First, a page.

Protip: You can replace require 'bootsnap' with BootLib::Require.from_gem('bootsnap', 'bootsnap') using this trick. This will help optimize boot time further if you have an extremely large $LOAD_PATH.

Note: Bootsnap and Spring are orthogonal tools. While Bootsnap speeds up the loading of individual source files, Spring keeps a copy of a pre-booted Rails process on hand to completely skip parts of the boot process the next time it's needed. The two tools work well together.

Environment variables

require 'bootsnap/setup' behavior can be changed using environment variables:

  • BOOTSNAP_CACHE_DIR allows to define the cache location.
  • DISABLE_BOOTSNAP allows to entirely disable bootsnap.
  • DISABLE_BOOTSNAP_LOAD_PATH_CACHE allows to disable load path caching.
  • DISABLE_BOOTSNAP_COMPILE_CACHE allows to disable ISeq and YAML caches.
  • BOOTSNAP_READONLY configure bootsnap to not update the cache on miss or stale entries.
  • BOOTSNAP_LOG configure bootsnap to log all caches misses to STDERR.
  • BOOTSNAP_STATS log hit rate statistics on exit. Can't be used if BOOTSNAP_LOG is enabled.
  • BOOTSNAP_IGNORE_DIRECTORIES a comma separated list of directories that shouldn't be scanned. Useful when you have large directories of non-ruby files inside $LOAD_PATH. It defaults to ignore any directory named node_modules.


All Bootsnap features are enabled in development, test, production, and all other environments according to the configuration in the setup. At Shopify, we use this gem safely in all environments without issue.

If you would like to disable any feature for a certain environment, we suggest changing the configuration to take into account the appropriate ENV var or configuration according to your needs.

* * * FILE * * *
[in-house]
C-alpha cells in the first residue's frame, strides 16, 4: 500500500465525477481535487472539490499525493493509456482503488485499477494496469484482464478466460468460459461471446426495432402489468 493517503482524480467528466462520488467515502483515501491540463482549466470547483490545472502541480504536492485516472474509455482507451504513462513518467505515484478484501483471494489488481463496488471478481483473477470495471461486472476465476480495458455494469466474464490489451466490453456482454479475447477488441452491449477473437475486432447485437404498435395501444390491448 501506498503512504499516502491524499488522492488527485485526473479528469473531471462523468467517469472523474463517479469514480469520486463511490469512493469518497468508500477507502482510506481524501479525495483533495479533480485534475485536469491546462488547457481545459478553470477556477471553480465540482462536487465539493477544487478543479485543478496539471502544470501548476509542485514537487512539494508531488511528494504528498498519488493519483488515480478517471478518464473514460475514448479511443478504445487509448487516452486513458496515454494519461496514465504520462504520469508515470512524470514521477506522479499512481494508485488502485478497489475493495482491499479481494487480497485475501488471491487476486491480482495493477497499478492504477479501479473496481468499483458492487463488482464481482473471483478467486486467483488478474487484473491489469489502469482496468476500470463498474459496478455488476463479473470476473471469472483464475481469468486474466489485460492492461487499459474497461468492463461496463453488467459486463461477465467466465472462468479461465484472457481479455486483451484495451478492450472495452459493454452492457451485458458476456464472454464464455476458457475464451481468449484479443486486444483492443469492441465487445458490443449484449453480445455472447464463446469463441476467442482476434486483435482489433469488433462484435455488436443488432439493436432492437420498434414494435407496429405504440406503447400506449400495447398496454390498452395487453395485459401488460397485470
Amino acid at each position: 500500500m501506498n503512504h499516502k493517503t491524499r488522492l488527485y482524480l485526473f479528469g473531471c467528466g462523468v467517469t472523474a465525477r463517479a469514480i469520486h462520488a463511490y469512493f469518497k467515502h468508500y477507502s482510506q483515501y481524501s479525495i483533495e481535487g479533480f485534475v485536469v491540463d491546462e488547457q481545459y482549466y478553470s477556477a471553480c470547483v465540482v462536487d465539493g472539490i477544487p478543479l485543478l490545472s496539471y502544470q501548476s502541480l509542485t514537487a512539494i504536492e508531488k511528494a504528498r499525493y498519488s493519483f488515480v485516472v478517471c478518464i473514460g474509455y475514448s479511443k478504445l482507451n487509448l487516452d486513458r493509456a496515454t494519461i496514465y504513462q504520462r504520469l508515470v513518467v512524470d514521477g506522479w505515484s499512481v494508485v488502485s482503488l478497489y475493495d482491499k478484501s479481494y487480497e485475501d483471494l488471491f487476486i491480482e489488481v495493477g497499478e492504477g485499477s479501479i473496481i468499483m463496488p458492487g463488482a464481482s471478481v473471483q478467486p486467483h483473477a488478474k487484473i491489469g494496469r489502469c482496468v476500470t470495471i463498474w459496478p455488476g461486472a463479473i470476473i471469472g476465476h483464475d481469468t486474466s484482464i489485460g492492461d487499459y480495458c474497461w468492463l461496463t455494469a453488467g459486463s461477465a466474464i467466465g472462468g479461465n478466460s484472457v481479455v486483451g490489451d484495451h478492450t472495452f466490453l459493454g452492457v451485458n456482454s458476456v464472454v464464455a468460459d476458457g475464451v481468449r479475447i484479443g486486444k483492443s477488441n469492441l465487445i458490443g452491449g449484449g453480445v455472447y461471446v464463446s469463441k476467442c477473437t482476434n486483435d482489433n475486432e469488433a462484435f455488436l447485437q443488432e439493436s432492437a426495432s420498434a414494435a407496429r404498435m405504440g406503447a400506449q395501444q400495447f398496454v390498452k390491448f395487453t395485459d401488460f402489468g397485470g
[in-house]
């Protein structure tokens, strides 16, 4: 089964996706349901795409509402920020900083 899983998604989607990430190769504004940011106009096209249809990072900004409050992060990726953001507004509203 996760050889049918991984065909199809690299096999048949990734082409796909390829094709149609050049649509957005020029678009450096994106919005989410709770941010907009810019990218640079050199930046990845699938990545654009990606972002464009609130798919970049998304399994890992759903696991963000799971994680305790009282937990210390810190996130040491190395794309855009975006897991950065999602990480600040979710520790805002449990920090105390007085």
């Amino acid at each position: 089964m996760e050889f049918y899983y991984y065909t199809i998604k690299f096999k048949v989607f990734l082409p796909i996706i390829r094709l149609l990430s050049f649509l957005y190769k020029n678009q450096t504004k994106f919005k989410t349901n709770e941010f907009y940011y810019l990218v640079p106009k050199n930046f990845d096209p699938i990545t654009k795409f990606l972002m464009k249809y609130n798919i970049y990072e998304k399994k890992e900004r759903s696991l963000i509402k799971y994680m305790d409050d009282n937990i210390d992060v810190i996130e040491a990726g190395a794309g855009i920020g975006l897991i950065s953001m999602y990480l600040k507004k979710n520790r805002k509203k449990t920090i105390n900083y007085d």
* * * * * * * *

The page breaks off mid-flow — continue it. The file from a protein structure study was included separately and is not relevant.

Bootsnap cache misses can be monitored though a callback:

Bootsnap.instrumentation = ->(event, path) { puts "#{event} #{path}" }

event is either :hit, :miss, :stale or :revalidated. You can also call Bootsnap.log! as a shortcut to log all events to STDERR.

To turn instrumentation back off you can set it to nil:

Bootsnap.instrumentation = nil

How does this work?

Bootsnap optimizes methods to cache results of expensive computations, and can be grouped into two broad categories:

  • Path Pre-Scanning
    • Kernel#require and Kernel#load are modified to eliminate $LOAD_PATH scans.
  • Compilation caching
    • RubyVM::InstructionSequence.load_iseq is implemented to cache the result of ruby bytecode compilation.
    • YAML.load_file is modified to cache the result of loading a YAML object in MessagePack format (or Marshal, if the message uses types unsupported by MessagePack).
    • JSON.load_file is modified to cache the result of loading a JSON object in MessagePack format

Path Pre-Scanning

(This work is a minor evolution of bootscale).

Upon initialization of bootsnap or modification of the path (e.g. $LOAD_PATH), Bootsnap::LoadPathCache will fetch a list of requirable entries from a cache, or, if necessary, perform a full scan and cache the result.